Eyebrow hairs from actinic keratosis patients harbor the highest number of cutaneous human papillomaviruses
1 Charité, Department of Dermatology, Venereology and Allergy, Skin Cancer Center Charité, University Hospital of Berlin, Berlin, Germany
2 DKFZ – Charité, Viral Skin Carcinogenesis Group, Division Viral Transformation Mechanisms, German Cancer Research Center (DKFZ), Heidelberg, Germany
3 Charité - Universitätsmedizin Berlin, Klinik für Dermatologie, Venerologie und Allergologie, Charitéplatz 1, Berlin, 10117, Germany
BMC Infectious Diseases 2013, 13:186 doi:10.1186/1471-2334-13-186Published: 24 April 2013
Cutaneous human papillomavirus (HPV) infections seem to be associated with the onset of actinic keratosis (AK). This study compares the presence of cutaneous HPV types in eyebrow hairs to those in tissues of normal skin and skin lesions of 75 immunocompetent AK patients.
Biopsies from AK lesions, normal skin and plucked eyebrow hairs were collected from each patient. DNA from these specimens was tested for the presence of 28 cutaneous HPV (betaPV and gammaPV) by a PCR based method.
The highest number of HPV prevalence was detected in 84% of the eyebrow hairs (63/75, median 6 types) compared to 47% of AK lesions (35/75, median 3 types) (p< 0.001) and 37% of normal skin (28/75, median 4 types) (p< 0.001), respectively. A total of 228 HPV infections were found in eyebrow hairs compared to only 92 HPV infections in AK and 69 in normal skin. In all three specimens HPV20, HPV23 and/or HPV37 were the most prevalent types. The highest number of multiple types of HPV positive specimens was found in 76% of the eyebrow hairs compared to 60% in AK and 57% in normal skin. The concordance of at least one HPV type in virus positive specimens was 81% (three specimens) and 88-93% of all three combinations with two specimens.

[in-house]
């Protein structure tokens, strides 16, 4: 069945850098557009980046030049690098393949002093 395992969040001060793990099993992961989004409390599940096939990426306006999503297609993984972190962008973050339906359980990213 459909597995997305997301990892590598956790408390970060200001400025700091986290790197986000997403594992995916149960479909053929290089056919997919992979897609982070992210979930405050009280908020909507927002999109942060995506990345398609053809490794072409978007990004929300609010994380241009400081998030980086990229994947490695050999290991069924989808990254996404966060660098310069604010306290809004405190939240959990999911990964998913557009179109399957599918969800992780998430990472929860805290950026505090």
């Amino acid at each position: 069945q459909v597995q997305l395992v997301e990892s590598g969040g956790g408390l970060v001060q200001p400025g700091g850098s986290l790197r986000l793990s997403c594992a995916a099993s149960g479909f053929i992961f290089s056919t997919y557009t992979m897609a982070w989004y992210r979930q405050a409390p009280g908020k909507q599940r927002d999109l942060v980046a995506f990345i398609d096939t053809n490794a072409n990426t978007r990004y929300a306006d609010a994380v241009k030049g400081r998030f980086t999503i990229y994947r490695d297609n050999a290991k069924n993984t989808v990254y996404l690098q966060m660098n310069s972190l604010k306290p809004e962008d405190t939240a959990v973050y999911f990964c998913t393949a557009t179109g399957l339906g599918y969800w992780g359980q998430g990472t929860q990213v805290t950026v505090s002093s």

Thus, eyebrow hairs revealed the highest number of cutaneous HPV infections, are easy to collect and are an appropriate screening tool in order to identify a possible association of HPV and AK.